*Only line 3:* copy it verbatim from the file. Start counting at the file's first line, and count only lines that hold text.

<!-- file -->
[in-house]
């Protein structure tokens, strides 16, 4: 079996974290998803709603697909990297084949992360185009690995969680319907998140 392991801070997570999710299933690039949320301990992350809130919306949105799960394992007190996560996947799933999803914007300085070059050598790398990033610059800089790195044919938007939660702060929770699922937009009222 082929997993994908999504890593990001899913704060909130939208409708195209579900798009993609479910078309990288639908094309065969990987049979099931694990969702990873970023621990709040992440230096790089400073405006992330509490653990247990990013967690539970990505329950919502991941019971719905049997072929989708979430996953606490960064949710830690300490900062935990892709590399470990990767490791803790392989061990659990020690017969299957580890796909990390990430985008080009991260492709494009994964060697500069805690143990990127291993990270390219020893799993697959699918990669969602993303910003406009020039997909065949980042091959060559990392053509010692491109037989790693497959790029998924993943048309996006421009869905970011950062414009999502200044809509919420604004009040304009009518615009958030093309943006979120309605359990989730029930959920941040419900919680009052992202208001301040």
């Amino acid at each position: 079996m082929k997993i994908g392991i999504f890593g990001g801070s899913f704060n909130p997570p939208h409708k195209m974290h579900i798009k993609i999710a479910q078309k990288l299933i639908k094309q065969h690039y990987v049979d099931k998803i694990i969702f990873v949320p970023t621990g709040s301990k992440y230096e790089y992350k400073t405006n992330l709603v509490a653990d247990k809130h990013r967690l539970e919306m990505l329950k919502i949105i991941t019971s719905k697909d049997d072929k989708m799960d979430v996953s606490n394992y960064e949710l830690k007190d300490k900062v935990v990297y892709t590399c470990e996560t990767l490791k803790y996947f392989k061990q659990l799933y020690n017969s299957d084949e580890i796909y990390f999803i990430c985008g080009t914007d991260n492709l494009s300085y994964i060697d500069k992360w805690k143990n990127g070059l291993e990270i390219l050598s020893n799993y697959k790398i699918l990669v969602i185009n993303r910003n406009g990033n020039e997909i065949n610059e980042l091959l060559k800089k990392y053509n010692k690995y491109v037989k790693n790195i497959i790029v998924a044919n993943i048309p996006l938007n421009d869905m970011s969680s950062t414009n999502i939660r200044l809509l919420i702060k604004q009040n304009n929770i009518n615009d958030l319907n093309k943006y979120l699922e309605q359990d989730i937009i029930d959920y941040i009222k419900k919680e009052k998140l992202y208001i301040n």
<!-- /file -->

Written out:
């Amino acid at each position: 079996m082929k997993i994908g392991i999504f890593g990001g801070s899913f704060n909130p997570p939208h409708k195209m974290h579900i798009k993609i999710a479910q078309k990288l299933i639908k094309q065969h690039y990987v049979d099931k998803i694990i969702f990873v949320p970023t621990g709040s301990k992440y230096e790089y992350k400073t405006n992330l709603v509490a653990d247990k809130h990013r967690l539970e919306m990505l329950k919502i949105i991941t019971s719905k697909d049997d072929k989708m799960d979430v996953s606490n394992y960064e949710l830690k007190d300490k900062v935990v990297y892709t590399c470990e996560t990767l490791k803790y996947f392989k061990q659990l799933y020690n017969s299957d084949e580890i796909y990390f999803i990430c985008g080009t914007d991260n492709l494009s300085y994964i060697d500069k992360w805690k143990n990127g070059l291993e990270i390219l050598s020893n799993y697959k790398i699918l990669v969602i185009n993303r910003n406009g990033n020039e997909i065949n610059e980042l091959l060559k800089k990392y053509n010692k690995y491109v037989k790693n790195i497959i790029v998924a044919n993943i048309p996006l938007n421009d869905m970011s969680s950062t414009n999502i939660r200044l809509l919420i702060k604004q009040n304009n929770i009518n615009d958030l319907n093309k943006y979120l699922e309605q359990d989730i937009i029930d959920y941040i009222k419900k919680e009052k998140l992202y208001i301040n």